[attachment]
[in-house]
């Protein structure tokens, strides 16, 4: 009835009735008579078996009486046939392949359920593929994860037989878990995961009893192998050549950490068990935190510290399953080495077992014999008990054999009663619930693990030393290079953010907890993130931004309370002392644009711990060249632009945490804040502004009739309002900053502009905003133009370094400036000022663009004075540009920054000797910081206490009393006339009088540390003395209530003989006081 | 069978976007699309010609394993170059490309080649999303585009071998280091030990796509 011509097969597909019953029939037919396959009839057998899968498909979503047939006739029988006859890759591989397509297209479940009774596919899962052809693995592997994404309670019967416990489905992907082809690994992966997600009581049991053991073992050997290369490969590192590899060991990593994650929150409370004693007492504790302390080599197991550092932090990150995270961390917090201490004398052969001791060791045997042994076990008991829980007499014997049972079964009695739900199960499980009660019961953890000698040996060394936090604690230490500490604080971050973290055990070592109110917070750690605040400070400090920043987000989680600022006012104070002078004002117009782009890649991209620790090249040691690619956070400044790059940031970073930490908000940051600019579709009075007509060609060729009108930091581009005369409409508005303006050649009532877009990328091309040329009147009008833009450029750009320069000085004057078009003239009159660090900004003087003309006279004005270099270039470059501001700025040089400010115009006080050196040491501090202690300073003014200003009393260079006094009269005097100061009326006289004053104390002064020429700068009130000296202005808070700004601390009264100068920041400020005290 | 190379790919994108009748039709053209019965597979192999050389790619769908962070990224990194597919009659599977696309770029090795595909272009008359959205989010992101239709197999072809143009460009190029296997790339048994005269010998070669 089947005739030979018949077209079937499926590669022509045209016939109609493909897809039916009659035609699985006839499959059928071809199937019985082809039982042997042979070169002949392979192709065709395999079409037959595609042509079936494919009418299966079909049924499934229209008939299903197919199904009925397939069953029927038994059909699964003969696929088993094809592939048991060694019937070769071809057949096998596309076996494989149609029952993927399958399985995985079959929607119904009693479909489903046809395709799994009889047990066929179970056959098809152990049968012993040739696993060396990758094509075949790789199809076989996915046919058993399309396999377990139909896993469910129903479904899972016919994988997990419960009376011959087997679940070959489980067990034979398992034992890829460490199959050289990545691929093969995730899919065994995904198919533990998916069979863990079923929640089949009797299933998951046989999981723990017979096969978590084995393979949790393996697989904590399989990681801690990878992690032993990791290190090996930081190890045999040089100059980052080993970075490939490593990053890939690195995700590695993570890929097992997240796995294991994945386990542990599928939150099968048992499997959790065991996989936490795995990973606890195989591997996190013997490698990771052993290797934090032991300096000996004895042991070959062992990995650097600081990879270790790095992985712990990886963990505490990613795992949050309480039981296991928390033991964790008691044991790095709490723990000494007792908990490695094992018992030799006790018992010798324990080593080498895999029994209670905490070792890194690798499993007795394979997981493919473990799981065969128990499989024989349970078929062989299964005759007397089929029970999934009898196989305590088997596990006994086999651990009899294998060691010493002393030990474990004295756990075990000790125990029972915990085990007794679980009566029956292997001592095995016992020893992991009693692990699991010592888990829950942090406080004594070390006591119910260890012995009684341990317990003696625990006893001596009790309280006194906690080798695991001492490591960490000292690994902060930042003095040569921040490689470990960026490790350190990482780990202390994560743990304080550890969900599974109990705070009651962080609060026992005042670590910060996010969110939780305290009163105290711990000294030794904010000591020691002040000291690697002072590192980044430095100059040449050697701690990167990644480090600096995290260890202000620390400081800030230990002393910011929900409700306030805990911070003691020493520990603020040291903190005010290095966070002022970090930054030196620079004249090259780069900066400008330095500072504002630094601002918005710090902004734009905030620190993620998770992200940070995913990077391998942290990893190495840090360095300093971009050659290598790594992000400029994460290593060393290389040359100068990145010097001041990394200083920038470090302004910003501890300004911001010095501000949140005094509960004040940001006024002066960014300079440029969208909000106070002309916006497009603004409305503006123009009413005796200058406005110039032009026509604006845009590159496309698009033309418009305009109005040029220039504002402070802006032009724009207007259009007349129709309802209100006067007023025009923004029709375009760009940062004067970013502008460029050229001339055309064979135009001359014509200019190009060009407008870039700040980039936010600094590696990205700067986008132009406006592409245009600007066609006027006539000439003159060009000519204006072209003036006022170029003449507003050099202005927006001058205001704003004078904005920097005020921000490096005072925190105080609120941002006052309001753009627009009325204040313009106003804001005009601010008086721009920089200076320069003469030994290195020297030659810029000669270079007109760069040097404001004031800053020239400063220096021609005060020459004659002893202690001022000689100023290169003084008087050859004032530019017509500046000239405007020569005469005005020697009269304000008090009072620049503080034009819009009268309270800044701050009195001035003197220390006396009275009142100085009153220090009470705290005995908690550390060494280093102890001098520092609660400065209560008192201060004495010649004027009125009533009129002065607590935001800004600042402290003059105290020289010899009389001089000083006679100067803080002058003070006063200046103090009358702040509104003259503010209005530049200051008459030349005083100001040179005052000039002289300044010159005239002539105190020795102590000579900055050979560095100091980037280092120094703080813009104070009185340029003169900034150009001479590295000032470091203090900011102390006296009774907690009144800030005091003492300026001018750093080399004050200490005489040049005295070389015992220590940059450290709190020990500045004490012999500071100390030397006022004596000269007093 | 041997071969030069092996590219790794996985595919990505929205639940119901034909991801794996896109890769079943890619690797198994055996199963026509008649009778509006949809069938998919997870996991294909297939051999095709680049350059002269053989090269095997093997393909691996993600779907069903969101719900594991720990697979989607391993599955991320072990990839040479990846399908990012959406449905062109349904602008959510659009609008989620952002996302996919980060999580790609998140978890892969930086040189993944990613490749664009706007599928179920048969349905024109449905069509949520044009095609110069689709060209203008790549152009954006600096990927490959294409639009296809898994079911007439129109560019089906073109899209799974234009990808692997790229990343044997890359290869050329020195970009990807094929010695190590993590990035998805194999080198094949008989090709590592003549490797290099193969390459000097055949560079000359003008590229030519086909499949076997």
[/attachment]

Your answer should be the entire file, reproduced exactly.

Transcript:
[in-house]
């Protein structure tokens, strides 16, 4: 009835009735008579078996009486046939392949359920593929994860037989878990995961009893192998050549950490068990935190510290399953080495077992014999008990054999009663619930693990030393290079953010907890993130931004309370002392644009711990060249632009945490804040502004009739309002900053502009905003133009370094400036000022663009004075540009920054000797910081206490009393006339009088540390003395209530003989006081 | 069978976007699309010609394993170059490309080649999303585009071998280091030990796509 011509097969597909019953029939037919396959009839057998899968498909979503047939006739029988006859890759591989397509297209479940009774596919899962052809693995592997994404309670019967416990489905992907082809690994992966997600009581049991053991073992050997290369490969590192590899060991990593994650929150409370004693007492504790302390080599197991550092932090990150995270961390917090201490004398052969001791060791045997042994076990008991829980007499014997049972079964009695739900199960499980009660019961953890000698040996060394936090604690230490500490604080971050973290055990070592109110917070750690605040400070400090920043987000989680600022006012104070002078004002117009782009890649991209620790090249040691690619956070400044790059940031970073930490908000940051600019579709009075007509060609060729009108930091581009005369409409508005303006050649009532877009990328091309040329009147009008833009450029750009320069000085004057078009003239009159660090900004003087003309006279004005270099270039470059501001700025040089400010115009006080050196040491501090202690300073003014200003009393260079006094009269005097100061009326006289004053104390002064020429700068009130000296202005808070700004601390009264100068920041400020005290 | 190379790919994108009748039709053209019965597979192999050389790619769908962070990224990194597919009659599977696309770029090795595909272009008359959205989010992101239709197999072809143009460009190029296997790339048994005269010998070669 089947005739030979018949077209079937499926590669022509045209016939109609493909897809039916009659035609699985006839499959059928071809199937019985082809039982042997042979070169002949392979192709065709395999079409037959595609042509079936494919009418299966079909049924499934229209008939299903197919199904009925397939069953029927038994059909699964003969696929088993094809592939048991060694019937070769071809057949096998596309076996494989149609029952993927399958399985995985079959929607119904009693479909489903046809395709799994009889047990066929179970056959098809152990049968012993040739696993060396990758094509075949790789199809076989996915046919058993399309396999377990139909896993469910129903479904899972016919994988997990419960009376011959087997679940070959489980067990034979398992034992890829460490199959050289990545691929093969995730899919065994995904198919533990998916069979863990079923929640089949009797299933998951046989999981723990017979096969978590084995393979949790393996697989904590399989990681801690990878992690032993990791290190090996930081190890045999040089100059980052080993970075490939490593990053890939690195995700590695993570890929097992997240796995294991994945386990542990599928939150099968048992499997959790065991996989936490795995990973606890195989591997996190013997490698990771052993290797934090032991300096000996004895042991070959062992990995650097600081990879270790790095992985712990990886963990505490990613795992949050309480039981296991928390033991964790008691044991790095709490723990000494007792908990490695094992018992030799006790018992010798324990080593080498895999029994209670905490070792890194690798499993007795394979997981493919473990799981065969128990499989024989349970078929062989299964005759007397089929029970999934009898196989305590088997596990006994086999651990009899294998060691010493002393030990474990004295756990075990000790125990029972915990085990007794679980009566029956292997001592095995016992020893992991009693692990699991010592888990829950942090406080004594070390006591119910260890012995009684341990317990003696625990006893001596009790309280006194906690080798695991001492490591960490000292690994902060930042003095040569921040490689470990960026490790350190990482780990202390994560743990304080550890969900599974109990705070009651962080609060026992005042670590910060996010969110939780305290009163105290711990000294030794904010000591020691002040000291690697002072590192980044430095100059040449050697701690990167990644480090600096995290260890202000620390400081800030230990002393910011929900409700306030805990911070003691020493520990603020040291903190005010290095966070002022970090930054030196620079004249090259780069900066400008330095500072504002630094601002918005710090902004734009905030620190993620998770992200940070995913990077391998942290990893190495840090360095300093971009050659290598790594992000400029994460290593060393290389040359100068990145010097001041990394200083920038470090302004910003501890300004911001010095501000949140005094509960004040940001006024002066960014300079440029969208909000106070002309916006497009603004409305503006123009009413005796200058406005110039032009026509604006845009590159496309698009033309418009305009109005040029220039504002402070802006032009724009207007259009007349129709309802209100006067007023025009923004029709375009760009940062004067970013502008460029050229001339055309064979135009001359014509200019190009060009407008870039700040980039936010600094590696990205700067986008132009406006592409245009600007066609006027006539000439003159060009000519204006072209003036006022170029003449507003050099202005927006001058205001704003004078904005920097005020921000490096005072925190105080609120941002006052309001753009627009009325204040313009106003804001005009601010008086721009920089200076320069003469030994290195020297030659810029000669270079007109760069040097404001004031800053020239400063220096021609005060020459004659002893202690001022000689100023290169003084008087050859004032530019017509500046000239405007020569005469005005020697009269304000008090009072620049503080034009819009009268309270800044701050009195001035003197220390006396009275009142100085009153220090009470705290005995908690550390060494280093102890001098520092609660400065209560008192201060004495010649004027009125009533009129002065607590935001800004600042402290003059105290020289010899009389001089000083006679100067803080002058003070006063200046103090009358702040509104003259503010209005530049200051008459030349005083100001040179005052000039002289300044010159005239002539105190020795102590000579900055050979560095100091980037280092120094703080813009104070009185340029003169900034150009001479590295000032470091203090900011102390006296009774907690009144800030005091003492300026001018750093080399004050200490005489040049005295070389015992220590940059450290709190020990500045004490012999500071100390030397006022004596000269007093 | 041997071969030069092996590219790794996985595919990505929205639940119901034909991801794996896109890769079943890619690797198994055996199963026509008649009778509006949809069938998919997870996991294909297939051999095709680049350059002269053989090269095997093997393909691996993600779907069903969101719900594991720990697979989607391993599955991320072990990839040479990846399908990012959406449905062109349904602008959510659009609008989620952002996302996919980060999580790609998140978890892969930086040189993944990613490749664009706007599928179920048969349905024109449905069509949520044009095609110069689709060209203008790549152009954006600096990927490959294409639009296809898994079911007439129109560019089906073109899209799974234009990808692997790229990343044997890359290869050329020195970009990807094929010695190590993590990035998805194999080198094949008989090709590592003549490797290099193969390459000097055949560079000359003008590229030519086909499949076997």